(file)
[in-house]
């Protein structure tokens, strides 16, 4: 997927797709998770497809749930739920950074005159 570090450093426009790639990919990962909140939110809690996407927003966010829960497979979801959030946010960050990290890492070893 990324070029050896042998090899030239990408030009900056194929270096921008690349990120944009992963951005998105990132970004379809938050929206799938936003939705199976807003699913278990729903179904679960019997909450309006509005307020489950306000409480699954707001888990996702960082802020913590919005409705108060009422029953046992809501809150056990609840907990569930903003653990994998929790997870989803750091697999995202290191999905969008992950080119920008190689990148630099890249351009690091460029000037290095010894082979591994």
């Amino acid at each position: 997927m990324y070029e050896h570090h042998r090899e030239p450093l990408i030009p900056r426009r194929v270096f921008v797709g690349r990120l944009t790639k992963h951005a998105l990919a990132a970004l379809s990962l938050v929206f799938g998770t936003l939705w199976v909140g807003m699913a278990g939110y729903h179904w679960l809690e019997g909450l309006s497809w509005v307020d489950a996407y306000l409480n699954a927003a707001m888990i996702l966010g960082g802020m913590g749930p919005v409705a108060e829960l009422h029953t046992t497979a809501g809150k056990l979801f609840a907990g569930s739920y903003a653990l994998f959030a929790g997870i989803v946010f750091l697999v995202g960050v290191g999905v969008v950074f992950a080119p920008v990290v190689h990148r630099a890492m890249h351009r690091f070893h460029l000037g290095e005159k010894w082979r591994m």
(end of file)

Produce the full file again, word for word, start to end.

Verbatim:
[in-house]
């Protein structure tokens, strides 16, 4: 997927797709998770497809749930739920950074005159 570090450093426009790639990919990962909140939110809690996407927003966010829960497979979801959030946010960050990290890492070893 990324070029050896042998090899030239990408030009900056194929270096921008690349990120944009992963951005998105990132970004379809938050929206799938936003939705199976807003699913278990729903179904679960019997909450309006509005307020489950306000409480699954707001888990996702960082802020913590919005409705108060009422029953046992809501809150056990609840907990569930903003653990994998929790997870989803750091697999995202290191999905969008992950080119920008190689990148630099890249351009690091460029000037290095010894082979591994």
């Amino acid at each position: 997927m990324y070029e050896h570090h042998r090899e030239p450093l990408i030009p900056r426009r194929v270096f921008v797709g690349r990120l944009t790639k992963h951005a998105l990919a990132a970004l379809s990962l938050v929206f799938g998770t936003l939705w199976v909140g807003m699913a278990g939110y729903h179904w679960l809690e019997g909450l309006s497809w509005v307020d489950a996407y306000l409480n699954a927003a707001m888990i996702l966010g960082g802020m913590g749930p919005v409705a108060e829960l009422h029953t046992t497979a809501g809150k056990l979801f609840a907990g569930s739920y903003a653990l994998f959030a929790g997870i989803v946010f750091l697999v995202g960050v290191g999905v969008v950074f992950a080119p920008v990290v190689h990148r630099a890492m890249h351009r690091f070893h460029l000037g290095e005159k010894w082979r591994m």